-Anterior hypothalamus controls heat loss.
-Posterior hypothalamus controls heat production.
"The measured T th is central not normally rises or drops more than 1 º C, compared with the T ° average person
In adult normal range. Axillary temperature 36.0 to 36.9 ° C. Rectal temperature from 37.0 to 37.5 ° C. Mouth temperature from 36.2 to 37.8 º C.
Features:
1.-Top;
Abrupt or sudden.
Slow or gradual.
2 .- Intensity;
Feverish 37.6 to 38.9 º C
Hyperthermia greater than or equal to 39.0 º C
3 .- Oscillation daily;
1. Continuous or constant or sustained,
sustained fever with changes in t º <1
º C between morning and afternoon
2. Sender;Experience daily variations above a level without reaching normal
3. Intermittent daily variations t º arrive in time to normal, at least once in 24 hrs.
4. Appellant, alternating with fever for several days with as many of t th normal
PAIN.
Def;
unpleasant sensory and emotional experience associated with existing tissue damage or
potential
or described in terms of such damage.
How to assess?
Integrating the assessment of pain as part of routine monitoring and treatment.
Assess the absence or presence of pain and location.
Assess pain.
Rate your intensity.
To assess the effect of analgesic therapy.
Assess for medication side effects and if required salvage therapy.
Rate component of suffering.
- Culture, age, religion, sex, previous experience, emotional factors, meaning of pain.
TYPES OF PAIN.
1 .- As time evolution:
Acute pain: Pain is temporary after a structural lesion. It disappears when the lesion disappears. Ex contractions of childbirth, post-operative pain, acute renal colic.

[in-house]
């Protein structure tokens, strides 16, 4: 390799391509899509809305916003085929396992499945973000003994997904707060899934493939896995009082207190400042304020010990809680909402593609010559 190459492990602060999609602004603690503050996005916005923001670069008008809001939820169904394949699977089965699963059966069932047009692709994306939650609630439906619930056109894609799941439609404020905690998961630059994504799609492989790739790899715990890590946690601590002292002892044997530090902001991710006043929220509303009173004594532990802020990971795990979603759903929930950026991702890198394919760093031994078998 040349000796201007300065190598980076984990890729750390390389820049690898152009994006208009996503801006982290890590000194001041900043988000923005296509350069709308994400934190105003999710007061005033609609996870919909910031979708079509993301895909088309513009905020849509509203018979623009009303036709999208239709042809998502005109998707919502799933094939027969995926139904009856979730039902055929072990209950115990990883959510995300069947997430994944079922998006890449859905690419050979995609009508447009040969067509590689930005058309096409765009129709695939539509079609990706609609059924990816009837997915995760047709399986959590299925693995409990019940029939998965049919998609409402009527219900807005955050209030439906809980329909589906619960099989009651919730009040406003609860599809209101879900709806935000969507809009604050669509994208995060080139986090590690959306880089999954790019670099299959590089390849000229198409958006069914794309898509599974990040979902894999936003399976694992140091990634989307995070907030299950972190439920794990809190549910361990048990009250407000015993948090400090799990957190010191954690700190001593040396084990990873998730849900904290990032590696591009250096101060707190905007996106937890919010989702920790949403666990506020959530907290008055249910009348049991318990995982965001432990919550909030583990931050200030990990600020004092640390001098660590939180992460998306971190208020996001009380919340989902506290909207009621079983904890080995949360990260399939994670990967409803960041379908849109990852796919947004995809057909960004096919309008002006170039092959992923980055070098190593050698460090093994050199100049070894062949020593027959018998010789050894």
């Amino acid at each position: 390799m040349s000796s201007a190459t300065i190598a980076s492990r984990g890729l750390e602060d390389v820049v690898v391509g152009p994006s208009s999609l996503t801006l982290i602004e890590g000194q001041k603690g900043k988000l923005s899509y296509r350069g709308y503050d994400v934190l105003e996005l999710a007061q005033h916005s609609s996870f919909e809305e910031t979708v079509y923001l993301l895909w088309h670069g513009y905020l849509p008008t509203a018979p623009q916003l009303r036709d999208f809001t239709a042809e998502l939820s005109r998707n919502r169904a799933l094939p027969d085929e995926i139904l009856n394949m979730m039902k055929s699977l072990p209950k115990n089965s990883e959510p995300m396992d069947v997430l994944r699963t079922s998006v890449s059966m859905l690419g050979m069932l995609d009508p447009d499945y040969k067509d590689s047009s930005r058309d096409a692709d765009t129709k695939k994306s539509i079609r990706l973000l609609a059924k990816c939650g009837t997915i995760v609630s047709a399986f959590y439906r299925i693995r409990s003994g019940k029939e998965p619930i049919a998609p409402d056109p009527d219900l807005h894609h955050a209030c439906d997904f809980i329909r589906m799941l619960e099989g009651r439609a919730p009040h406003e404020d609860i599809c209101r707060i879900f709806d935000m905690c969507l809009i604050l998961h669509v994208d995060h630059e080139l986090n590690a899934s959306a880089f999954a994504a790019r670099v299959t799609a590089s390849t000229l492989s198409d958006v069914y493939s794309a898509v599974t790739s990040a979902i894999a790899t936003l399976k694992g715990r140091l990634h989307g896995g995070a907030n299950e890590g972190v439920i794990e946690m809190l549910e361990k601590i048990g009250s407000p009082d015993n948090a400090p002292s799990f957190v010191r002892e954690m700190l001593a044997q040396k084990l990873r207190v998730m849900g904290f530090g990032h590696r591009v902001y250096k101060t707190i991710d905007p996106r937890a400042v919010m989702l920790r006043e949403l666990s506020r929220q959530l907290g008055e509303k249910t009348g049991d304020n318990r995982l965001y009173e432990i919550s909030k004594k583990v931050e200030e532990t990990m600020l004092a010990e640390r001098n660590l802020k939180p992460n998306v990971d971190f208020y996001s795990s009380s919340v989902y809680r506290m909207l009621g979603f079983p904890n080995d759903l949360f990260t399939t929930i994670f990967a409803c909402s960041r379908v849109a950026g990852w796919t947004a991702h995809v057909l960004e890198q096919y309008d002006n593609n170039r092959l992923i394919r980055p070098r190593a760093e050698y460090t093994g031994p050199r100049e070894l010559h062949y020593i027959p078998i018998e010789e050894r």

Chronic Pain: Pain persisting> 6 months. Reappeared after stopping pain relief therapy that would have relieved completely. Produce continuous and unbearable suffering.
2 .- According physiology
Somatic pain: Produced by activation of nociceptors in the skin, bone and soft tissue. Is it dull, continuous, well-located, eg bone pain or arthritis. Usually respond well to treatment with analgesics.
Visceral pain: Caused by activation of nociceptors by injection, compression, distention, traction, or ischemia of viscerapelvic, abdominal or thoracic. When is acute is often accompanied by vegetative manifestations such as nausea, vomiting, sweating, tachycardia and increased blood pressure. Often the pain is referred to cutaneous sites that may be distant from the injury, such as right shoulder pain of biliary or liver injury.
3 .- According driving:
Slow: Associated with the fiber C.
Feeling dull, diffuse and unpleasant pain stimulus after the feeling precisely.
Fast: Associated with the fiber type AA. Feeling precise and localized pain stimulus
4 .- According to their source:
Nociceptive Pain: Pain associated with physiological and anatomical mechanism of pain stimulation and nerve transmission.
Psychological Pain: Pain associated with suffering or emotional component of pain.
5 .- According to their location:
Superficial pain (epicritic): severe skin and tissue. It is stinging or burning character, and located by the patient. (Burn). Located
1.-Mild or low; If obliterated with light pressure.
clearly, Diffuse.
Referred Pain:The term is used to indicate the presence of pain in a body area distant from the viscera or structure that originated in pain (heart attack, appendicitis).
OBJECTIVE EVALUATION OF PAIN.
Descriptive scale: None (0) Mild (1) Moderate (2) Strong (3)
VAS: visual analogue scale: It is a straight line whose left end represents no pain and the right end represents the worst pain the patient may feel.



Entradas relacionadas: